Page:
For example, one sharecropper farmer told us that his grandfather had agreed with the landowners grandfather that the sharecropper could remain on the land “so long as he is virtuous.” The poor sharecropper admitted he had absolutely no idea what the criteria were for being virtuous.
This was not just an anecdotal finding from our interviews: a subsequent study by the Cocoa Research Institute of Ghana found that ¾ of all farmers had no land documentation at all.
So, what happens in these situations? The sharecropper has no certainty that he will be able to remain in the arrangement next year. He has no certainty that if he pays out of pocket to invest in new planting techniques, or better seedlings that he will be around next year to see the fruit. So, naturally, the sharecropper decides to make investments that maximize short-term productivity, sometimes at the expense of long-term sustainability.
This finding is logical and in line with broader research from West Africa. A recent meta-analysis of research across 6 West African countries found that farmers with more secure land rights are 16% more likely to fallow their land.
Our third finding was related to trees. On farm after farm, we saw old, sad looking cocoa trees. In some cases the trees were 50 years old, and were producing only a few plants a year. But for some reason, the farmers refused to cut down and replant the trees. Why, we wondered?
Finally, we got our answer. According to customary Ghanaian rules, if a sharecropper or other worker cuts down a tree, he loses access to the land under that tree. And so the sharecroppers refused to cut down old or diseased trees, even if it was obviously the preferable option for both the sharecropper and the landowner. It was the classic perverse incentive. This was an example of a vague law leading to unintended consequences that the farmers – due to a lack of written documentation – had no way of contracting out of.
This tree tenure insecurity is also a significant contributor to deforestation. A recent USAID pilot with Hershey’s found that because cocoa farmers were afraid to replant old or diseased trees, they were forced to clear new land – sometimes protected forestland – in order to expand their farms.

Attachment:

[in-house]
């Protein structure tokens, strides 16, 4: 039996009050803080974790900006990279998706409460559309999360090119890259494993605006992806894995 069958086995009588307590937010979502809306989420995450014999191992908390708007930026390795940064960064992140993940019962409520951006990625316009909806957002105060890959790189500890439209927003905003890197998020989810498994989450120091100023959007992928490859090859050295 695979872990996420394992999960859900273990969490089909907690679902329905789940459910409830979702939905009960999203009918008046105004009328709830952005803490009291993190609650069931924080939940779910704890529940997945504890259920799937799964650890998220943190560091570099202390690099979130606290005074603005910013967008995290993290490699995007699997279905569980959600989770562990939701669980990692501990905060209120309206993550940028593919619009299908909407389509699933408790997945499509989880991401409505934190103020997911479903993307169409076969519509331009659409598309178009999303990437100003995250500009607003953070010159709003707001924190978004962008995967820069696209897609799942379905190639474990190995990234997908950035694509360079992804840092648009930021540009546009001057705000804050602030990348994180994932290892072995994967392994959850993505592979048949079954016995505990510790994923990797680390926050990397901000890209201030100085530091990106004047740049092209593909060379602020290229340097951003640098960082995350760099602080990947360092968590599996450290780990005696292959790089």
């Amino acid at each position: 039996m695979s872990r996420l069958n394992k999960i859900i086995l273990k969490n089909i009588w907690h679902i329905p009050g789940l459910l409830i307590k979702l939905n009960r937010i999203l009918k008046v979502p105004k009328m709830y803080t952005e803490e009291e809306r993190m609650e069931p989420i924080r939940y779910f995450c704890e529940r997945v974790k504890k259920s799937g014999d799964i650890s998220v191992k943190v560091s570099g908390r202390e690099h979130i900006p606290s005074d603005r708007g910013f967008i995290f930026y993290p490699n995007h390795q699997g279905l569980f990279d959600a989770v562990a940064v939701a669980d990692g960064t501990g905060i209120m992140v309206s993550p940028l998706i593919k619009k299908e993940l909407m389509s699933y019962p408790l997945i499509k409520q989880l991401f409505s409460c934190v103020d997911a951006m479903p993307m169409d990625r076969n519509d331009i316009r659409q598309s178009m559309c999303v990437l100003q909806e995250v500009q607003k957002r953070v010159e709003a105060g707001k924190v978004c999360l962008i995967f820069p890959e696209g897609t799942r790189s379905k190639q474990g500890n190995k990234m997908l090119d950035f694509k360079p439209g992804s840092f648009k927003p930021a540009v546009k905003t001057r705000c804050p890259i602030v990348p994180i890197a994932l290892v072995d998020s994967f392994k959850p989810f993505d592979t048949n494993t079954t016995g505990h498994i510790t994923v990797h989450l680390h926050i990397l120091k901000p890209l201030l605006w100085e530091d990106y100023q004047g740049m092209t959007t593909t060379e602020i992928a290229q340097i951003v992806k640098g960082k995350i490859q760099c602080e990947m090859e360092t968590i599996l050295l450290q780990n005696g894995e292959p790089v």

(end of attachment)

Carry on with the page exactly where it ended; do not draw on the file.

So in sum, what we found was that these land tenure problems had far reaching and sometimes surprising impacts.
They were leading to a lack of investment in inputs, training and techniques, which in turn was harming productivity. Low productivity had a negative impact both on company profits and of course on the cocoa farmers themselves, who were watching their wages stagnate and fall. It was also leading to farmers – and especially youth – leaving the cocoa sector.
They were also causing farmers to deforest, getting in the way of a key cocoa sustainability commitment.
And, they were getting in the way of financial planning, both on the family and community level. Chiefs couldn’t properly budget because they had no accurate measure for collecting ground rent. And families couldn’t properly budget because they couldn’t be sure they would be allowed to farm the land next year, or the year after that.
This is emblematic of the relationships we see globally between land tenure and a host of development outcomes, ranging from food security to women’s empowerment to conflict avoidance to environmental protection. A recent meta-analysis found that land tenure recognition can lead to a 40% increase in monetary value of production outputs, and a 15% increase in incomes. In Peru, a study found that land titling correlated with at 75% reduction in deforestation. And in Ethiopia, a program to map and register land resulted in a 40% spike in productivity.
Why? Because land, whether it is in Ghana, in Indonesia, in Colombia, or here in Berlin, is likely the most valuable asset that people have. For farmers, it is the key input, more important than anything else. So it shouldn’t be surprising that land rights are key to healthy, productive, and sustainable farming communities.
A final note on solutions. In a way, the solutions are basic – mapping, documentation, contracts. But what is critical is scale. Mapping and documentation is hugely expensive when done piecemeal. These problems must be tackled systematically.
Here, the cocoa companies have something to offer. Your supply chains touch every single cocoa farmer in the world. You have more reach than government and then any NGO. So, I leave you with this question. How can you utilize your channels and networks to help your farmers – the backbone of your business – solve this critical challenge?